Within the past few months, we underwent a series of social media threats and lock downs, some real and some complete bogus. However, due to the lack of preparation and efficiency, many students and teachers were unprepared when the final blow. This time, luckily, the final blow gave us mercy. Until the next time, some changes must be made.

1. Use a code word to signify a trigger a lock down.

If an intruder was truly in the building, then announcements blaring, "We are now having a level three lock down," would sabotage the whole safety plan. The intruder will now know that students are cramming themselves into a stinky back room, huddled together in dark and quiet classrooms to create an illusion as if there is no one there. The element of surprise the intruder was hoping for is completely eliminated, thus expediting the urgency of his or her mission, which may cause more harm than good.

By using a code word, the safety of the students and teachers can be better insured while the oblivious intruder continues with the plan while the cops come rushing in.

2. When hiring additional resource officers, hire those with reliable motivation.

Although the principle sent several letters to parents and teachers informing them of the current situation, he also ensured the safety of the students by having more school resource officers on campus. However, when I passed the outdoor cafeteria, I saw a group of uniform-clad officers mingling around and laughing gleefully as if another potential threat may be imminent. Perhaps they were having a late lunch break, but who knows. Better safe than sorry.

3. Keep not only the students but the parents updated, too.

During the day of the lock down around two in the afternoon, only a handful of the students truly understood the situation at hand. Although the social media threat was posted on the school's Snapchat story, not many kept up with the current news, especially with the internet service cut within the entire campus.

Subsequently, the information letter sent home to parents was just as inadequate. The post itself was not described at any extend, and there was no news about the capture of the student who posted the threat later that day. This must be resolved with better communication to keep the students, teachers and especially parents updated about the current situations.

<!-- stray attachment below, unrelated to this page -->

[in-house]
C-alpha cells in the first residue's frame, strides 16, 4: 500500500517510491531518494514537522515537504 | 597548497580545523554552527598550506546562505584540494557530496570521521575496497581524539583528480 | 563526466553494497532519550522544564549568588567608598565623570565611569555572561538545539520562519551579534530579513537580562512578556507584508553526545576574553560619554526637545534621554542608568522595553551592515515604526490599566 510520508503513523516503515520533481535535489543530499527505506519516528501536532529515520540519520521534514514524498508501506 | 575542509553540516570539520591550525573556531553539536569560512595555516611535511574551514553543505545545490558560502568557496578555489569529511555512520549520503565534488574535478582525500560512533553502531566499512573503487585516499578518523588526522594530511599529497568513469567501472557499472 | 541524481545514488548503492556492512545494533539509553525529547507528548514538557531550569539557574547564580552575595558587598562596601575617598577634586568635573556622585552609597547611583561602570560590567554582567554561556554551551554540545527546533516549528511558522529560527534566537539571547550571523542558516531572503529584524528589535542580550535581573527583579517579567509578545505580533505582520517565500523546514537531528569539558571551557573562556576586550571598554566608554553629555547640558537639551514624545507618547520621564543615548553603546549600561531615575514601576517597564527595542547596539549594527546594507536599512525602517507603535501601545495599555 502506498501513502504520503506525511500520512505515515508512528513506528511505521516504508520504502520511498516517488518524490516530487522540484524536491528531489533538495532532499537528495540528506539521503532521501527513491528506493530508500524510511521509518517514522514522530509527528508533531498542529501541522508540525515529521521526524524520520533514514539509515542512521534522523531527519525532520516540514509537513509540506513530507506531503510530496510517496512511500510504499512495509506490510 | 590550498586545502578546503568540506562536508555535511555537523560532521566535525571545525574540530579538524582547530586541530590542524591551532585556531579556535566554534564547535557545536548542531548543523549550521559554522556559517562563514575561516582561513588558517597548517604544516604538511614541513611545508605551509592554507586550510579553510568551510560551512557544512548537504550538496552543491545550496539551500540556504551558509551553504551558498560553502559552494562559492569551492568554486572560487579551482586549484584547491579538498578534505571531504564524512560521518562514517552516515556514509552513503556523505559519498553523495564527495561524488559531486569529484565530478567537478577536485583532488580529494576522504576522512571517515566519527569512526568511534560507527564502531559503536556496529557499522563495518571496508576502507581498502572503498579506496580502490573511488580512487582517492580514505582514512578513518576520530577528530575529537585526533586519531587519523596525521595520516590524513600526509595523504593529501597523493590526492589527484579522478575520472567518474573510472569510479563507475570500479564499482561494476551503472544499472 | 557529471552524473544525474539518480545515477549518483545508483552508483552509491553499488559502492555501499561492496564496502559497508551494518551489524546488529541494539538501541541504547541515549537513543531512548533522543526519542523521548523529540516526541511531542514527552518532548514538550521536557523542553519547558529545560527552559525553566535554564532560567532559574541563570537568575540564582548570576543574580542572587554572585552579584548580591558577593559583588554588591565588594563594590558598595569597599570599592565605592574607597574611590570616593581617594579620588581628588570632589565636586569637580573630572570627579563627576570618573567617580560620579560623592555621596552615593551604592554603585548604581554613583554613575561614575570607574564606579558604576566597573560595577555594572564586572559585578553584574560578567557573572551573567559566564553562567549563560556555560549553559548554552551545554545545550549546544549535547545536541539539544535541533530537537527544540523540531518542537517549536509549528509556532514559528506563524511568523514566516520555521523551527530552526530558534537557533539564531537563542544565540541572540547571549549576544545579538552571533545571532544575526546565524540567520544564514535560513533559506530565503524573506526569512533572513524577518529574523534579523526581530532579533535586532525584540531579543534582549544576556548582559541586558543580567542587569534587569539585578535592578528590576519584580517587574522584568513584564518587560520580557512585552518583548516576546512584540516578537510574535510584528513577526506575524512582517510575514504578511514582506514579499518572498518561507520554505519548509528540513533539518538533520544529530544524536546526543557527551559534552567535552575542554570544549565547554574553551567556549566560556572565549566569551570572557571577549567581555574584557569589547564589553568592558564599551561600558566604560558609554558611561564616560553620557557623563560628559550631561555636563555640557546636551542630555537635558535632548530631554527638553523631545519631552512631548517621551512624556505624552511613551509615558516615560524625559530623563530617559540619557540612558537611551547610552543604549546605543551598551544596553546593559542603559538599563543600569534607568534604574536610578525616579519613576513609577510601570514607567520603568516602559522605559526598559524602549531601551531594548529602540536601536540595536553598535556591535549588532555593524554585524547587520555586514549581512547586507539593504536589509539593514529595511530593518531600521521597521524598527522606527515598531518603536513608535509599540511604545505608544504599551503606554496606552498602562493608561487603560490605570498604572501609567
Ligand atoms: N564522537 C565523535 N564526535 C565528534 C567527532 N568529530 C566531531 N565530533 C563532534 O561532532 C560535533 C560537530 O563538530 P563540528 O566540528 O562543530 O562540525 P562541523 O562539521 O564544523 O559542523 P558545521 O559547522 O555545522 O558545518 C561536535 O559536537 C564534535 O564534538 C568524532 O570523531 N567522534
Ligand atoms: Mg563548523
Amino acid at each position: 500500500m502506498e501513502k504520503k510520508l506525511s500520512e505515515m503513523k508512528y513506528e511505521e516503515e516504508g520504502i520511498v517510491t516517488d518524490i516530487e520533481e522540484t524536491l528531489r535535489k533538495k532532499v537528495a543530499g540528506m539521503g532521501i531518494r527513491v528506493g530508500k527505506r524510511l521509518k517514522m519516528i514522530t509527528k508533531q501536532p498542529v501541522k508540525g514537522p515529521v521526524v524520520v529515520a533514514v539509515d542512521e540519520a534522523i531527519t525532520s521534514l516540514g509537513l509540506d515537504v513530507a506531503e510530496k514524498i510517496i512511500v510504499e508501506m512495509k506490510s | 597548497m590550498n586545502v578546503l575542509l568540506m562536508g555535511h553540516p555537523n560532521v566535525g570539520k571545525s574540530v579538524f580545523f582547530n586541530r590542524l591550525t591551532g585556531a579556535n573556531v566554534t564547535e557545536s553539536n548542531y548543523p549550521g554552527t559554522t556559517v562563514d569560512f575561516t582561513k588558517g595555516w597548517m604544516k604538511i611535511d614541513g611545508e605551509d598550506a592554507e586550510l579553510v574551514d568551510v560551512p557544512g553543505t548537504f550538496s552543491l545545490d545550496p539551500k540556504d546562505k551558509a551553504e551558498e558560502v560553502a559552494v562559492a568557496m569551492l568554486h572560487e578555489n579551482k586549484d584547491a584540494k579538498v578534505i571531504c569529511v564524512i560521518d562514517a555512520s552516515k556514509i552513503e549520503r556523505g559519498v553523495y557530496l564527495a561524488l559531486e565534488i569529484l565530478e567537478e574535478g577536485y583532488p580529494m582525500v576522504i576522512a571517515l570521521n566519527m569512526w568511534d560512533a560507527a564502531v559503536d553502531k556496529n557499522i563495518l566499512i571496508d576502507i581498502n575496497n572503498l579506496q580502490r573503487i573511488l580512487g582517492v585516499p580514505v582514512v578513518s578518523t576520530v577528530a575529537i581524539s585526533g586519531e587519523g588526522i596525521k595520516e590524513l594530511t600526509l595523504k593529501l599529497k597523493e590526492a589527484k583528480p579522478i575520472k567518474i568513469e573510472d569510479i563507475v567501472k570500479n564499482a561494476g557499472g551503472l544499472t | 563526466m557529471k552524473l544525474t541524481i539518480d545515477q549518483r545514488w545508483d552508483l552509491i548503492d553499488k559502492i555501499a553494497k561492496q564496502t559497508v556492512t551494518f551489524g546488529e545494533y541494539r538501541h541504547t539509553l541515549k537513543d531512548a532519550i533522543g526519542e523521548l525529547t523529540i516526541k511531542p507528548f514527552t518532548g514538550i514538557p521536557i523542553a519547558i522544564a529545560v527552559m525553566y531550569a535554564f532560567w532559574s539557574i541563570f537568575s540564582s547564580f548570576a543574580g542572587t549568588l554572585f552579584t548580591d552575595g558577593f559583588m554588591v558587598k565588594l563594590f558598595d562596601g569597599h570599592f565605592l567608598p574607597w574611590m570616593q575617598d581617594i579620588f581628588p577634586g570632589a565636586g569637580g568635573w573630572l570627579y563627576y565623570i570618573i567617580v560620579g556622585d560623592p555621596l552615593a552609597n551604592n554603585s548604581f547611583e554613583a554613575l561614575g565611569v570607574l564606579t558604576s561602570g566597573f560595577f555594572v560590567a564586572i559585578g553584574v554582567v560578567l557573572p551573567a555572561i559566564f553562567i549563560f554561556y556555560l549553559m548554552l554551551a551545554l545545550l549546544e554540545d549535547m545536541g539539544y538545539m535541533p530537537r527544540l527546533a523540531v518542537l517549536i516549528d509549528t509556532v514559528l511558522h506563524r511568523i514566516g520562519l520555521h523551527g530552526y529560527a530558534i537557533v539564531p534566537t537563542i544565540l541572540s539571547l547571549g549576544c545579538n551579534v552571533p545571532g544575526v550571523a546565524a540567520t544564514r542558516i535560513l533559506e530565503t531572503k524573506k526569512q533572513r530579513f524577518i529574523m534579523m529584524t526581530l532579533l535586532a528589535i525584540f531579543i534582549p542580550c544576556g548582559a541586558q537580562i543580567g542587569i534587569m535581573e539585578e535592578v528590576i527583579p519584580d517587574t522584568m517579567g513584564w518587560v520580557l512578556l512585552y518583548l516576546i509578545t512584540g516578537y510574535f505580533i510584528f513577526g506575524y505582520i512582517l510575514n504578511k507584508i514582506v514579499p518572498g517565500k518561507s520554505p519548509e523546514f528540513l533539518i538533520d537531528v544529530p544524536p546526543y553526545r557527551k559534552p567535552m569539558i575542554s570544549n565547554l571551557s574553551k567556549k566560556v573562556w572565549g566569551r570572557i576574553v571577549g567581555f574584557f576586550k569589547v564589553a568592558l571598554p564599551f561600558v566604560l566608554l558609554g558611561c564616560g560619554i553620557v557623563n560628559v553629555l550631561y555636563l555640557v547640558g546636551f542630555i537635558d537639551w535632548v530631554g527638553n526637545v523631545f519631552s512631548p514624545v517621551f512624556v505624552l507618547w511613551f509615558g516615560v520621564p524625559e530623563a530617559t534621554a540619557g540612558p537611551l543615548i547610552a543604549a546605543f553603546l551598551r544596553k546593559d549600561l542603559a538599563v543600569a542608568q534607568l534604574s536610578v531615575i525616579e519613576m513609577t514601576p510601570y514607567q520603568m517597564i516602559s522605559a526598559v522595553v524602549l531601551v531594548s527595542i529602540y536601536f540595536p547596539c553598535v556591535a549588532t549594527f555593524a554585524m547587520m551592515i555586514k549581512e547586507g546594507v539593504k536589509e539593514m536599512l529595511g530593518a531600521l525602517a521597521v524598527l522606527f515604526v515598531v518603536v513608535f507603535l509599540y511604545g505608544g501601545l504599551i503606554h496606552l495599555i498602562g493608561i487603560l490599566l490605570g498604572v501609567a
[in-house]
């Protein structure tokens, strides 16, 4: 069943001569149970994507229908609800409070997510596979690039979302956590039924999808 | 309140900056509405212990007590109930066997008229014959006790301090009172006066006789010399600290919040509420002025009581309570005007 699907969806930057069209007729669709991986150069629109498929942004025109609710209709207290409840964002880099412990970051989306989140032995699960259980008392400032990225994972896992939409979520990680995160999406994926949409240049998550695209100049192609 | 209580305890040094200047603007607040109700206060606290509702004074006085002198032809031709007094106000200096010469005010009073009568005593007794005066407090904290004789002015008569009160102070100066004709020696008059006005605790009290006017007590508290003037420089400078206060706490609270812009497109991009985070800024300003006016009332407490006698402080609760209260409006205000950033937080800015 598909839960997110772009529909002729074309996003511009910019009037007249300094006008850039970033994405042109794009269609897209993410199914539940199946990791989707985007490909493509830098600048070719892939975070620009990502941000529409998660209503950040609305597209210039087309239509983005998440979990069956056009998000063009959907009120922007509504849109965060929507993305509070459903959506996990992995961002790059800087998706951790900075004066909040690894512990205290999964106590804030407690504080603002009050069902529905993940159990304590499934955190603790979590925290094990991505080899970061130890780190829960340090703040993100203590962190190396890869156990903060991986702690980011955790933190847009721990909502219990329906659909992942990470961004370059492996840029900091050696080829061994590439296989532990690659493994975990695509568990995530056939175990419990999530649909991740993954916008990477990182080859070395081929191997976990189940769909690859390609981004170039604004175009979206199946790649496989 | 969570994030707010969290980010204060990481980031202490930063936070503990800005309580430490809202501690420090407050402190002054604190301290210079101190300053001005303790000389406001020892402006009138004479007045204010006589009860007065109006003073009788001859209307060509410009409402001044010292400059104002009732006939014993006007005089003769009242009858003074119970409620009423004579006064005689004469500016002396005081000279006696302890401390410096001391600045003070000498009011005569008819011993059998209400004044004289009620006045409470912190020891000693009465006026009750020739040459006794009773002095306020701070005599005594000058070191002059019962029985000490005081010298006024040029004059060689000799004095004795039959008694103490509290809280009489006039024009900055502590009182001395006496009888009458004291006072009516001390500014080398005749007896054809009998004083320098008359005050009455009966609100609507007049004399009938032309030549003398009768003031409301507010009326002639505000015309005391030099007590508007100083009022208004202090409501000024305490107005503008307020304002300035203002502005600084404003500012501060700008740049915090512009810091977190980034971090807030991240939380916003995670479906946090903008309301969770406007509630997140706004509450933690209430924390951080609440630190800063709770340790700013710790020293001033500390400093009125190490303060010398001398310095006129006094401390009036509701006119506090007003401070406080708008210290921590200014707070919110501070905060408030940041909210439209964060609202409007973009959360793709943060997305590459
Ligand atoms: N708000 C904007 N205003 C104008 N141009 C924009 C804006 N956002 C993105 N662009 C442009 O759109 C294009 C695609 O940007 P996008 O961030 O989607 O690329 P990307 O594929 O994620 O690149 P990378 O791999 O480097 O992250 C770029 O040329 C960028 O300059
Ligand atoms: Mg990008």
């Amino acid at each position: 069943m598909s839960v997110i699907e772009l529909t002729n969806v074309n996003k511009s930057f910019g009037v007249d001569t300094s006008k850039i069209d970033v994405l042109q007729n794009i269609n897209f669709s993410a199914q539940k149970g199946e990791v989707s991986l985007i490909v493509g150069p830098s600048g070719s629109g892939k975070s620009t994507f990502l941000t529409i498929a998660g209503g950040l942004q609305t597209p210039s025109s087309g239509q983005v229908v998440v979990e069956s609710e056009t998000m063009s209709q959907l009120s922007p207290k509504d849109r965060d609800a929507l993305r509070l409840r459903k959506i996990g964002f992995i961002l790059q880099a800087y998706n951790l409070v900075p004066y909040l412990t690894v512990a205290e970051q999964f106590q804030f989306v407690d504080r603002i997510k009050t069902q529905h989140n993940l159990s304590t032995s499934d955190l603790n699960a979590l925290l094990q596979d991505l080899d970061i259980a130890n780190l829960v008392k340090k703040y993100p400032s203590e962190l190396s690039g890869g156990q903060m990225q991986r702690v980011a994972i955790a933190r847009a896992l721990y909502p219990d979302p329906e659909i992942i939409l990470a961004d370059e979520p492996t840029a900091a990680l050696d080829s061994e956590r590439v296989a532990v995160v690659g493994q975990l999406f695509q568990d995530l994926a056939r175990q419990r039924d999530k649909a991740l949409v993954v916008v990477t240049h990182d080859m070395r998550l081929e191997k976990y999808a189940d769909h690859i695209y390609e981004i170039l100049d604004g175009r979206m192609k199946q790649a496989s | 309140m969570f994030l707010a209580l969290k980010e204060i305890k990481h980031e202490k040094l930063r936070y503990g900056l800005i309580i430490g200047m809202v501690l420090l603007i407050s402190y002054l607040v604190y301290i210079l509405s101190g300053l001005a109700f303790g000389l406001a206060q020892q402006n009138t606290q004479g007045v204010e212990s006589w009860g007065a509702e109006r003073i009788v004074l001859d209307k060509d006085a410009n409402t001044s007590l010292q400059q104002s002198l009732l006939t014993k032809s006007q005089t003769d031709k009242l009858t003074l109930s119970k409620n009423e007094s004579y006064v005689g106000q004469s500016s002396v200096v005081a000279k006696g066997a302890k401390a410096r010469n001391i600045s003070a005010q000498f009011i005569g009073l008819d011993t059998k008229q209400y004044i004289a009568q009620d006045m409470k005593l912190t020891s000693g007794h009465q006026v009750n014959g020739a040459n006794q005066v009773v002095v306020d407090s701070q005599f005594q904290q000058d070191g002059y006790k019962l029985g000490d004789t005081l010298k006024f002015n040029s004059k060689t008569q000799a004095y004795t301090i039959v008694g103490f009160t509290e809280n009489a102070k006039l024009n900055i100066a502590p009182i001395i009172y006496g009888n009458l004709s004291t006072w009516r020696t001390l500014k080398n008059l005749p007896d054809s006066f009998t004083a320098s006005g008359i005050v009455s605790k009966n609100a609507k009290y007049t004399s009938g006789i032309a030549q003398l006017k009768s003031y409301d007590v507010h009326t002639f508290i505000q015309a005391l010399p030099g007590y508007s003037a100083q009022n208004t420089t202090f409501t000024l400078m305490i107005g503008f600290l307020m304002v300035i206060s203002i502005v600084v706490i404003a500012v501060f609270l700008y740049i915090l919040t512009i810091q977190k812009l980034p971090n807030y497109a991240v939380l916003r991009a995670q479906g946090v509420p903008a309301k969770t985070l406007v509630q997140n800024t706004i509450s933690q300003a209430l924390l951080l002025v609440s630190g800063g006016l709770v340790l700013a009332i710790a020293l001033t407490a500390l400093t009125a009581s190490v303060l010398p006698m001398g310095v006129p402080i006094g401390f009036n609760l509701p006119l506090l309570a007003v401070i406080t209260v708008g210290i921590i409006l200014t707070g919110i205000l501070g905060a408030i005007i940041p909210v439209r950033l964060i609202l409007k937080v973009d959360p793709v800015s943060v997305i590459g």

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4. Come up with a better plan to contain the suspected intruder

Although no one was hurt during the last few excursions, the system to prevent such incidents from happening was poorly devised. With the obvious notion that the student who posted the social media threat was clearly a student from his our school, how is it helpful to conduct a level one lock down? While it would possibly contain the intruder, it would also trap the rest of the students in with that very threat, posing an even greater risk.

Instead of arresting the student after school, the threat should be eliminated as soon as possible to avoid chaos and panic for the students and parents, and clarification should be sent out immediately.

5. Create safer environments in case of an actual emergency

While most classrooms are equipped with blinds and window shutters, some of the larger and most important rooms, such as the cafeteria and fine arts hallway, are made of glass and entirely open to the outside world with no shutter. Essentially, an outside intruder can see the inside of the building with 100 percent visibility.

Additionally, with a larger class and more equipment set out for class, such as instruments, hiding the students in a front-facing chamber room with almost non-existent air facilitation gives the intruder a clear sign of "vulnerability."

Schools should use several apps to keep students safe and alert authorities instantaneously, such as LiveSafe, as used by GSU and RAVE used by GGC.

Also check out these seven apps for personal safety to use on the go.

With these kept in mind, various changes can take place to better the safety of the students but also address the concerns of the parents and teachers.